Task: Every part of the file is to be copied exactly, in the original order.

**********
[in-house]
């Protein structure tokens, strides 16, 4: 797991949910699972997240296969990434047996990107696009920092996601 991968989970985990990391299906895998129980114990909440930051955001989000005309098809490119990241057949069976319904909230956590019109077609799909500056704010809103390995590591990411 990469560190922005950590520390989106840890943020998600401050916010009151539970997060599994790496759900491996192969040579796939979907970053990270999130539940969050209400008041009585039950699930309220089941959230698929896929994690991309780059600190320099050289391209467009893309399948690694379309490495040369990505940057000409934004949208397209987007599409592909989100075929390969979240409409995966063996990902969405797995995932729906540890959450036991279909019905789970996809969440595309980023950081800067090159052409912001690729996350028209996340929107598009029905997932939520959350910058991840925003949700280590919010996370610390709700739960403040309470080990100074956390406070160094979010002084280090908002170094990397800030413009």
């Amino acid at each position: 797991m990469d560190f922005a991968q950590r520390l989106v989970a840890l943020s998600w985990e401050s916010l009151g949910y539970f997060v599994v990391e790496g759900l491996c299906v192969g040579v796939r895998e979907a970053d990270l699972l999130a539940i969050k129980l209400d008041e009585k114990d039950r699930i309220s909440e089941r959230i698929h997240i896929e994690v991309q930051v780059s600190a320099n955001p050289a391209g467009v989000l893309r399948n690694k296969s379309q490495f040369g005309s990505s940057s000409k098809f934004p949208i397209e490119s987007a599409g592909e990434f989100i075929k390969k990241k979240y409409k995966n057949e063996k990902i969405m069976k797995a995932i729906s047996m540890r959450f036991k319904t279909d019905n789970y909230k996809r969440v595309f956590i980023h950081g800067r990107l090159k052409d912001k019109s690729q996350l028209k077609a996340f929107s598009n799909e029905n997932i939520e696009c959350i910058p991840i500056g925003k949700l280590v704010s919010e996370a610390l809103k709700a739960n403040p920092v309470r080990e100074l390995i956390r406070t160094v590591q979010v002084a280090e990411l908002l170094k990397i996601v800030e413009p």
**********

[in-house]
């Protein structure tokens, strides 16, 4: 797991949910699972997240296969990434047996990107696009920092996601 991968989970985990990391299906895998129980114990909440930051955001989000005309098809490119990241057949069976319904909230956590019109077609799909500056704010809103390995590591990411 990469560190922005950590520390989106840890943020998600401050916010009151539970997060599994790496759900491996192969040579796939979907970053990270999130539940969050209400008041009585039950699930309220089941959230698929896929994690991309780059600190320099050289391209467009893309399948690694379309490495040369990505940057000409934004949208397209987007599409592909989100075929390969979240409409995966063996990902969405797995995932729906540890959450036991279909019905789970996809969440595309980023950081800067090159052409912001690729996350028209996340929107598009029905997932939520959350910058991840925003949700280590919010996370610390709700739960403040309470080990100074956390406070160094979010002084280090908002170094990397800030413009």
């Amino acid at each position: 797991m990469d560190f922005a991968q950590r520390l989106v989970a840890l943020s998600w985990e401050s916010l009151g949910y539970f997060v599994v990391e790496g759900l491996c299906v192969g040579v796939r895998e979907a970053d990270l699972l999130a539940i969050k129980l209400d008041e009585k114990d039950r699930i309220s909440e089941r959230i698929h997240i896929e994690v991309q930051v780059s600190a320099n955001p050289a391209g467009v989000l893309r399948n690694k296969s379309q490495f040369g005309s990505s940057s000409k098809f934004p949208i397209e490119s987007a599409g592909e990434f989100i075929k390969k990241k979240y409409k995966n057949e063996k990902i969405m069976k797995a995932i729906s047996m540890r959450f036991k319904t279909d019905n789970y909230k996809r969440v595309f956590i980023h950081g800067r990107l090159k052409d912001k019109s690729q996350l028209k077609a996340f929107s598009n799909e029905n997932i939520e696009c959350i910058p991840i500056g925003k949700l280590v704010s919010e996370a610390l809103k709700a739960n403040p920092v309470r080990e100074l390995i956390r406070t160094v590591q979010v002084a280090e990411l908002l170094k990397i996601v800030e413009p």